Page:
and of lying.

The speaker enjoys the memories the new poet's work causes to arise, those memories of not only "red wine" but also "the mustiness of the sea / on a foggy day - the odor of truth / and of lying." The speaker has delved into the new poet's work enough to realize the valuable experiences that new work is capable of retrieving for her.

Fifth Tercet: Fresh Way of Feeling

And the words are so familiar,
so strangely new, words
you almost wrote yourself, if only

In the fifth tercet, the speaker has almost left behind the flower as she claims that the "words are so familiar, / so strangely new." The new poem strikes a chord with speaker as they recall her experiences in an odd fresh way.

The words make the speaker's memories flood her mind and mood in such exciting novel ways that the familiar and unfamiliar seem to blend into one rush of joy. They are so familiar that it seems the speaker herself could have written them.

Sixth Tercet: Popping Out of the Ground of Dreaming

in your dreams there had been a pencil
or a pen or even a paintbrush,
if only there had been a flower.

The speaker surmises that if she had had a pencil or pen in her dreams she might have written that poem herself. Or if she had had a paintbrush, she might have painted the flower, if it had popped out of the ground of her dreaming sleep.

Linda Pastan

Linda Pastan

Linda Pastan's "Leaving the Island"

Linda Pastan's speaker in this well-crafted, traditional villanelle, "Leaving the Island," reveals the melancholy that accompanies the end of summer.

Introduction and Text of "Leaving the Island"

At the end of a lovely summer vacation, the speaker in Linda Pastan's "Leaving the Island" dramatizes the sadness that the vacationers experience as they prepare for the end of their vacation, packing up to head back home and leaving their summer paradise.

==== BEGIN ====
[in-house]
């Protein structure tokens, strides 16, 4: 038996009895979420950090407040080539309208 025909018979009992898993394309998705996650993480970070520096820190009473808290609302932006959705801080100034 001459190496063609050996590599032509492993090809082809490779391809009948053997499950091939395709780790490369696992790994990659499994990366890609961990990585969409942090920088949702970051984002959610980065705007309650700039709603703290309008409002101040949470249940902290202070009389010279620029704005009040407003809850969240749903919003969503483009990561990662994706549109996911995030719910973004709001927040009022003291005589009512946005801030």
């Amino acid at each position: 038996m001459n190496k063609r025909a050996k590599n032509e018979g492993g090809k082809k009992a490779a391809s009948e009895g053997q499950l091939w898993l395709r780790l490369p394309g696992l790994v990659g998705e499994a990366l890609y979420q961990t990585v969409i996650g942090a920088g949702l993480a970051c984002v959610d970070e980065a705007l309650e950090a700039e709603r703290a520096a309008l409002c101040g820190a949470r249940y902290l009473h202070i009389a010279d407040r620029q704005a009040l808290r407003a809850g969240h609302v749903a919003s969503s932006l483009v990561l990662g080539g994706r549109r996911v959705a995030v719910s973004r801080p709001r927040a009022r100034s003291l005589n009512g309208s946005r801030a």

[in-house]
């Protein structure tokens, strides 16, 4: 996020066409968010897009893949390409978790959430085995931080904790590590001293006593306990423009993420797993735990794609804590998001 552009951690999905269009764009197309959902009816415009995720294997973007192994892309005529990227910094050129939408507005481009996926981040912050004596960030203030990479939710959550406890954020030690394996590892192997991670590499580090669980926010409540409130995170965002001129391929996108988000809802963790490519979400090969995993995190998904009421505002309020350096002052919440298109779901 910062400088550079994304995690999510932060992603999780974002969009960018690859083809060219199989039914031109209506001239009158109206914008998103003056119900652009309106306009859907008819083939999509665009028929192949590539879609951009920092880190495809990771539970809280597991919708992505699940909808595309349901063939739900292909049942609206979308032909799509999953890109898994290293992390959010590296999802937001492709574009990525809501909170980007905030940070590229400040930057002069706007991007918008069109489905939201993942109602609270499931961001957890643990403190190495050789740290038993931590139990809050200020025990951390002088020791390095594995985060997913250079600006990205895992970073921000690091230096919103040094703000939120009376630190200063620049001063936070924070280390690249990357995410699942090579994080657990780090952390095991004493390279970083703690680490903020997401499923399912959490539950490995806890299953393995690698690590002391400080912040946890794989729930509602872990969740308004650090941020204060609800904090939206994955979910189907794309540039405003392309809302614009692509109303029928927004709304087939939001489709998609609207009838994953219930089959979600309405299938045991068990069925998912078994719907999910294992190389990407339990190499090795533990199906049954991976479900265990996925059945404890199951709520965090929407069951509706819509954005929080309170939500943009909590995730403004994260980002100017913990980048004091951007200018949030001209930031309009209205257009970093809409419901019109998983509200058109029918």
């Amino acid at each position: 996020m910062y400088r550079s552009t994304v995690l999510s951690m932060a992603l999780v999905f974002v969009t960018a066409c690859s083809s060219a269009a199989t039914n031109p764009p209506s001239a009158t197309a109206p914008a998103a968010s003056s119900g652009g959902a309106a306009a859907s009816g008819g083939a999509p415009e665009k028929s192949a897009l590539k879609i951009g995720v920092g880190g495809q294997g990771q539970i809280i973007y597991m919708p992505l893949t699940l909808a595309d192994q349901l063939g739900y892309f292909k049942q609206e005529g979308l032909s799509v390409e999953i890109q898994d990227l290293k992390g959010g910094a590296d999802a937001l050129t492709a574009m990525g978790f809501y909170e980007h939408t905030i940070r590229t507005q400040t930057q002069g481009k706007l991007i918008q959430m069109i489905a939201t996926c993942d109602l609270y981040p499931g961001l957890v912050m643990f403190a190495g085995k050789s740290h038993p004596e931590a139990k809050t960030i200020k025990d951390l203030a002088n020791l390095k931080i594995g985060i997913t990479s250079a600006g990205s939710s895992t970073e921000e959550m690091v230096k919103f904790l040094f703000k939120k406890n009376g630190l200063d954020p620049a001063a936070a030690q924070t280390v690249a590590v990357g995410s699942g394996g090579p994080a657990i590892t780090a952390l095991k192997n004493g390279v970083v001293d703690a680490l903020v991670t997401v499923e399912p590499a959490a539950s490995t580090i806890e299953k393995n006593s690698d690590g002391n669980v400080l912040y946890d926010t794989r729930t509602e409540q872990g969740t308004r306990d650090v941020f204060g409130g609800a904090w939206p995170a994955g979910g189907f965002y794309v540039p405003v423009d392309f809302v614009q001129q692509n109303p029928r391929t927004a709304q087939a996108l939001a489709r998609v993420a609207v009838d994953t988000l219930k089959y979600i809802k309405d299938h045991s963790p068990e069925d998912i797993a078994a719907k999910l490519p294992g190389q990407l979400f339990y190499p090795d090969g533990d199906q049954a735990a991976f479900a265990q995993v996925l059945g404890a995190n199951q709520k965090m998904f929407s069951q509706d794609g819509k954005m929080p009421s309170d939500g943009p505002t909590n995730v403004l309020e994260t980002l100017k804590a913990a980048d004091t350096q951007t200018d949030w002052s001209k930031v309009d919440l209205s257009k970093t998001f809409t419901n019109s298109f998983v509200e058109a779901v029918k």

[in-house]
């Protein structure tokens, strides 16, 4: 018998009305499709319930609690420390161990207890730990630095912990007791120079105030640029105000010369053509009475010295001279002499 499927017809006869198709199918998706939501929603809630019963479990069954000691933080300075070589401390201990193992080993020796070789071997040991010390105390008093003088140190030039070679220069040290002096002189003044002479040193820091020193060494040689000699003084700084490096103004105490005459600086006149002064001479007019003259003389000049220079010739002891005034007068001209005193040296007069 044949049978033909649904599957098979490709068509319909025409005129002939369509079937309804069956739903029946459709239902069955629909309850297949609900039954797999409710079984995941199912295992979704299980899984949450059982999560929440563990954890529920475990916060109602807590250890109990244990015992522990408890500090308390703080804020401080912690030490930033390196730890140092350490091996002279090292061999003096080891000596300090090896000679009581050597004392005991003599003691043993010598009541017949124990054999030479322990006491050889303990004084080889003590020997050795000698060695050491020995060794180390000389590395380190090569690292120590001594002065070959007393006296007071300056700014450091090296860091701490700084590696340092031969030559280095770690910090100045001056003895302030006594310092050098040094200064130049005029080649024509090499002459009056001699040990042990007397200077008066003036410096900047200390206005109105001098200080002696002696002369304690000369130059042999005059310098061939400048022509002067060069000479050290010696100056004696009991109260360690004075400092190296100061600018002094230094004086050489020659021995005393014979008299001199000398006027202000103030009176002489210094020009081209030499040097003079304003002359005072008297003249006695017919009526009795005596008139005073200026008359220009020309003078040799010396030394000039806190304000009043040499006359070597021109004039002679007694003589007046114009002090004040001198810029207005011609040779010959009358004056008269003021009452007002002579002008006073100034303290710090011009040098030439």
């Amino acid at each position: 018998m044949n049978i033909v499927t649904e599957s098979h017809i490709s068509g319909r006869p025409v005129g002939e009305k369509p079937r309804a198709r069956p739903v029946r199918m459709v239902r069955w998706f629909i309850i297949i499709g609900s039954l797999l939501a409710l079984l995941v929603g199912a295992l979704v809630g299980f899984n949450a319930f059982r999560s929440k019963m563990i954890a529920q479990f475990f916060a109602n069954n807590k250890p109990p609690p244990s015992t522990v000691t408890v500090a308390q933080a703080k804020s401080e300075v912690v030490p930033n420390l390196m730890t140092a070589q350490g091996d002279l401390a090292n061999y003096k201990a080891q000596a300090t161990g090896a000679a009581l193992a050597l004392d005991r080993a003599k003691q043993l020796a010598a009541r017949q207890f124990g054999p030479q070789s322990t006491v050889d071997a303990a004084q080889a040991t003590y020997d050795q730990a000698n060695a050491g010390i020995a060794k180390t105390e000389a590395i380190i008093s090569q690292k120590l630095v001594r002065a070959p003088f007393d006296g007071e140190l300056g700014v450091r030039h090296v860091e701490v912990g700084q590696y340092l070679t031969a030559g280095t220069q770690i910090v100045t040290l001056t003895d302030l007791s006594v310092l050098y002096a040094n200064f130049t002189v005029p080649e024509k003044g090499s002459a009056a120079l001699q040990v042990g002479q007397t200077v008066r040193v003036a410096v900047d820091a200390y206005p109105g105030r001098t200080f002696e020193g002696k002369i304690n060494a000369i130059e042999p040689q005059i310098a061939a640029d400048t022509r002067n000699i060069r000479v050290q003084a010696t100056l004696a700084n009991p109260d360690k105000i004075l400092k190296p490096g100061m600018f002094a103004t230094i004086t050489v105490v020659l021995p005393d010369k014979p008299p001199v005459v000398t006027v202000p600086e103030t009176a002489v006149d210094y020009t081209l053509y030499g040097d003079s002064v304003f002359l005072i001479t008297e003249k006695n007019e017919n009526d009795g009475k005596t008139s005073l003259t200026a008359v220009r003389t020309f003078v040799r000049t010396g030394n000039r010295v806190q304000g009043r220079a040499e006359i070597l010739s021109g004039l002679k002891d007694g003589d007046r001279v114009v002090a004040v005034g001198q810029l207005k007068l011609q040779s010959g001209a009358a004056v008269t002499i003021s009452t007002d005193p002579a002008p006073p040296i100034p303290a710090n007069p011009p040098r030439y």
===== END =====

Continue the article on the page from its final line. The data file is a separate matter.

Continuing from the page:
Leaving the Island

We roll up the rugs and strip the beds by rote,
Summer expires as it has done before.
The ferry is no simple pleasure boat

Nor are we simply cargo, though we’ll float
Alongside heavy trucks — their stink and roar.
We roll up rugs and strip the beds by rote.

This bit of land whose lines the glaciers wrote
Becomes the muse of memory once more;
The ferry is no simple pleasure boat.

I’ll trade my swimsuit for a woolen coat;
The torch of autumn has but small allure.
We roll up rugs and strip the beds by rote.

The absences these empty shells denote
Suggest the losses winter has in store.
The ferry is no simple pleasure boat.

The songs of summer dwindle to one note;
The fog horn’s blast (which drowns this closing door.)
We rolled up rugs and stripped the beds by rote.
The ferry is no simple pleasure boat.

Note: Reading of Linda Pastan's "Leaving the Island" by Charlotte Maier

Commentary on "Leaving the Island"

Linda Pastan's speaker in this well-crafted, traditional villanelle, "Leaving the Island," reveals the melancholy that accompanies the end of summer.

First Tercet: Summer Vacation

We roll up the rugs and strip the beds by rote,
Summer expires as it has done before.
The ferry is no simple pleasure boat

The vacationers, likely a family, have come to this island many times, and it has, thus, become a routine that at the end of each summer retreat, they roll up the rugs and strip the beds; these two activities represent the entire routine involved in preparing to leave their summer vacation behind.

The speaker then reports that summer is ending as it always does.